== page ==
IN CONNECTION with squandering public money on lavish items for doing up his official residence, the governing body of Chandigarh Housing Board on Friday decided to give two options to the then CEO of the board, S B Deepak Kumar: either he takes back the items that he had returned to the board and pay the entire amount to the board, or the board will auction the items to recover the cost and he will be liable to pay the difference in total amount spent by him on purchasing those items.
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Last year, as CEO, Kumar had spent Rs 23.45 lakh from the board’s funds for purchasing furniture and other items that he kept at his official residence in Sector 16. However, after CHB objected to it, he returned the items to the board. Kumar, a 2005-batch UT cadre IAS officer, is currently posted as secretary (rural development & panchayats, animal husbandry & fisheries, technical education, statistics, printing and stationary, and sports).
“If Kumar opts for the first option, the entire amount of Rs 23.45 lakh would be recoverable from him. If he opts for the second one, the amount fetched from the auction shall be deducted from the overall amount recoverable and he shall have to pay the balance amount to the board,” read the minutes of the board’s meeting.
Tarsem Garg, one of the board members who attended the meeting, confirmed the development. The board also decided that compliance with the decision should be done within 15 days from Friday. The top officers of the Chandigarh Administration were apprised of the board’s decision by the members after the meeting.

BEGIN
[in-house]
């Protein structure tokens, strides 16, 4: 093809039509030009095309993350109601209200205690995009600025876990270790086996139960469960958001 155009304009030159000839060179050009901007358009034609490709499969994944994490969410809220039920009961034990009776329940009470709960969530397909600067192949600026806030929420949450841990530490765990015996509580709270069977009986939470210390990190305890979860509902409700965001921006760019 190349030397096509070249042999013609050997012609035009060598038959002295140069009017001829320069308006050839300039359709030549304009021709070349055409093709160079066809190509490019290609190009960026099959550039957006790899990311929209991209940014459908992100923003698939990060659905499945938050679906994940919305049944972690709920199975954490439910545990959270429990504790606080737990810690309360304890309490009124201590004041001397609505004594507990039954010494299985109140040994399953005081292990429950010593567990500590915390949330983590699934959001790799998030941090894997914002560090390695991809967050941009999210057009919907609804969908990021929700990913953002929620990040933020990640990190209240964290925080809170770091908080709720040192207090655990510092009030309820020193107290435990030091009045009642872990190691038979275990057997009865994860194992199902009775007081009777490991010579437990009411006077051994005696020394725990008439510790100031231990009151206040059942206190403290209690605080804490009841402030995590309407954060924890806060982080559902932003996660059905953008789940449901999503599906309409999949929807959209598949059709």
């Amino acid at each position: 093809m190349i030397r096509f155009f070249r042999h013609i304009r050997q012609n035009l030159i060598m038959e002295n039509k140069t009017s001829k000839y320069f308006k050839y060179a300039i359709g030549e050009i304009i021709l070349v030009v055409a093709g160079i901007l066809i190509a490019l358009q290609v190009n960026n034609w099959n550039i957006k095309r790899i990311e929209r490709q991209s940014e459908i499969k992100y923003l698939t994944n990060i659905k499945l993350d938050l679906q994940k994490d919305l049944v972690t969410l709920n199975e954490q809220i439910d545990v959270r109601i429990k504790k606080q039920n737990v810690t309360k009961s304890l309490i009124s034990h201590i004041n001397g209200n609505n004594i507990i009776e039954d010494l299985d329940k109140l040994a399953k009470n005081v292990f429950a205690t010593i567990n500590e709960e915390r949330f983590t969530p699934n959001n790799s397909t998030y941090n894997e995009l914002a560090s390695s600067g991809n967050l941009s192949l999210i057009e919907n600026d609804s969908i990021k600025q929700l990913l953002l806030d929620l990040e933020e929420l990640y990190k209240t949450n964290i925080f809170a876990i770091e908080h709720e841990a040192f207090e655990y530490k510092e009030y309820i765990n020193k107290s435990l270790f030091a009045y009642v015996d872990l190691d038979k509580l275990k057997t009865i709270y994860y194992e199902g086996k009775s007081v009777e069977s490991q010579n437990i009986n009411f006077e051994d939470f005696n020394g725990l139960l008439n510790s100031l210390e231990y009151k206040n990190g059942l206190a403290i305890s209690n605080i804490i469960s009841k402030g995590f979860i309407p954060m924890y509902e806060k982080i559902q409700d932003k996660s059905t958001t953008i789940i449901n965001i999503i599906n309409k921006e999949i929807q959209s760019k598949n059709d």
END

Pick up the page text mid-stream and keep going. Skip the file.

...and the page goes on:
In all, there are 25 items in question, including an LED (49 inch) costing Rs 1.45 lakh; a king-size double bed worth Rs 92,000; a mattress worth Rs 35,000; a microwave worth Rs 16,500; Masai arm chairs table set, Williams side tables, Lyon end tables, and Balinae patio swing worth Rs 72,000; a mobile handset worth Rs 53,000; a sofa set worth Rs 63,000; and curtains and cushions worth Rs 1.57 lakh. Various other items included geysers, water purifiers and air conditioners.
An official inquiry into the alleged misuse of the board’s funds was conducted by the then secretary of CHB. The inquiry found that Kumar misused his official position and spent the board’s money on the renovation and furnishing of his official residence by issuing orders and approvals himself.
Despite repeated attempts, Kumar was not available for comment.